A buddy scheme is a great place to start if you haven’t one already. When bringing someone new into the business (whether they have been on a career break or not), assign them a buddy. A buddy is usually a peer who has been in the business for some time and can show them the ropes – where the best lunch spot is, system hacks, or arranging a stakeholder meeting. Not only will assigning a buddy save you time (as you can offload some of the onboarding to them) – but it will also ultimately create a friendly and more unified workplace.

Essential pre-start reading

Before your new hire starts, it is helpful to send them some resources about your business to know what to expect. Employee handbooks are useful, as is information about your benefits scheme and how to access it. A good onboarding experience can make or break recruitment and retention – someone with a positive experience is more likely to stay with your company and recommend friends join (saving you time and money on future recruitment). A lousy experience risks the employee leaving soon after joining, resulting in you spending even more time and money recruiting and training someone new.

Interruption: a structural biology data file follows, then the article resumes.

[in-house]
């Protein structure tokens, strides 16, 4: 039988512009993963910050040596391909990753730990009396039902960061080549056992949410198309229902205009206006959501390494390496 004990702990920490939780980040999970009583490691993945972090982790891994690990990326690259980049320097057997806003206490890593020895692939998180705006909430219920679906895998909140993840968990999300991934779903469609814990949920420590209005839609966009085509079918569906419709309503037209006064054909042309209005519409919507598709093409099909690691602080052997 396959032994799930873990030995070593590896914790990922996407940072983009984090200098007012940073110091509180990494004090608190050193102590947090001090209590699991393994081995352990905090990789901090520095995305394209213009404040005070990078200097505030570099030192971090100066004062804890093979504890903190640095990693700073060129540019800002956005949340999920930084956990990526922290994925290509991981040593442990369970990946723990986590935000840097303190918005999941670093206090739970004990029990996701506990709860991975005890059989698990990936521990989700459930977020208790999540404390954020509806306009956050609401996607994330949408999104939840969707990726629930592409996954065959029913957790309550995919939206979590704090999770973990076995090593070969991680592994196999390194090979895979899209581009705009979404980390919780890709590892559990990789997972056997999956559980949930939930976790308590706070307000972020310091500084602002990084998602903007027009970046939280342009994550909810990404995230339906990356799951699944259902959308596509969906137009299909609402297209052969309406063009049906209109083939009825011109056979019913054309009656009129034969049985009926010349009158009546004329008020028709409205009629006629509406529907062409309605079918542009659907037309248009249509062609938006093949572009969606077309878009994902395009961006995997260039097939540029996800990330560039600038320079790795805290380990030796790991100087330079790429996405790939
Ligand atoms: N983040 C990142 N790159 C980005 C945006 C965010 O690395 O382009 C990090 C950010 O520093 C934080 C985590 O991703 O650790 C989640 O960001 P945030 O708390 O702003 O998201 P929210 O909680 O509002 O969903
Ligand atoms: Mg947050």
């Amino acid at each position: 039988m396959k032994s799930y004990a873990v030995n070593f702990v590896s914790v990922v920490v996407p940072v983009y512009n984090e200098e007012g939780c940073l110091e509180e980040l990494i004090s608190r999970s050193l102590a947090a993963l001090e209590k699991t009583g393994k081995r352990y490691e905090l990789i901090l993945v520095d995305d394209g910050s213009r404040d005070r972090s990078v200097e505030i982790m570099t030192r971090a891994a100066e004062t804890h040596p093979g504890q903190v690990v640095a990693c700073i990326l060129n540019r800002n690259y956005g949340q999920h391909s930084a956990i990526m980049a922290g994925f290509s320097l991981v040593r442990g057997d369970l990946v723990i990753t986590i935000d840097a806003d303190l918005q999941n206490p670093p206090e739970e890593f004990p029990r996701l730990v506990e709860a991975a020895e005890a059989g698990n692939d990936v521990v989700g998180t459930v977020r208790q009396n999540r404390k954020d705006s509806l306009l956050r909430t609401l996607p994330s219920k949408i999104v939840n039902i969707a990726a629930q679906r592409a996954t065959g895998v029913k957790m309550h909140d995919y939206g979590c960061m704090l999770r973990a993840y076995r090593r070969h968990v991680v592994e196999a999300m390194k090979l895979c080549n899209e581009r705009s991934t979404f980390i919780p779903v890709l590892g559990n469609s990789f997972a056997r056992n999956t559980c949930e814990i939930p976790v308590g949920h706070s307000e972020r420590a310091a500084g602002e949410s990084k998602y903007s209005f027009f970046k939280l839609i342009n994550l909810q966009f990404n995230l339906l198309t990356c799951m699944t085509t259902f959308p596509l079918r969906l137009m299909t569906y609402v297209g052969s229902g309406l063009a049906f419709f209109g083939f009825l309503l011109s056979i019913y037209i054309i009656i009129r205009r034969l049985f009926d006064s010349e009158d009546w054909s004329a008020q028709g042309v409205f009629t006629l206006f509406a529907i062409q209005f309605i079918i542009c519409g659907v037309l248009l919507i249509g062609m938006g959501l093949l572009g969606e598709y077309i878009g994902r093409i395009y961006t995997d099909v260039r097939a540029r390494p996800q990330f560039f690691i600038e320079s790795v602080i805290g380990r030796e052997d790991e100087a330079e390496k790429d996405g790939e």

Help everyone to shine and recognise everyone’s contributions

It can be hard not to compare your employees to each other. As a manager, it is easy to see who is shouting the loudest and assume they are making the most significant contribution. But it is often the quiet ones working hard at the back who will ultimately contribute the most to your organisation.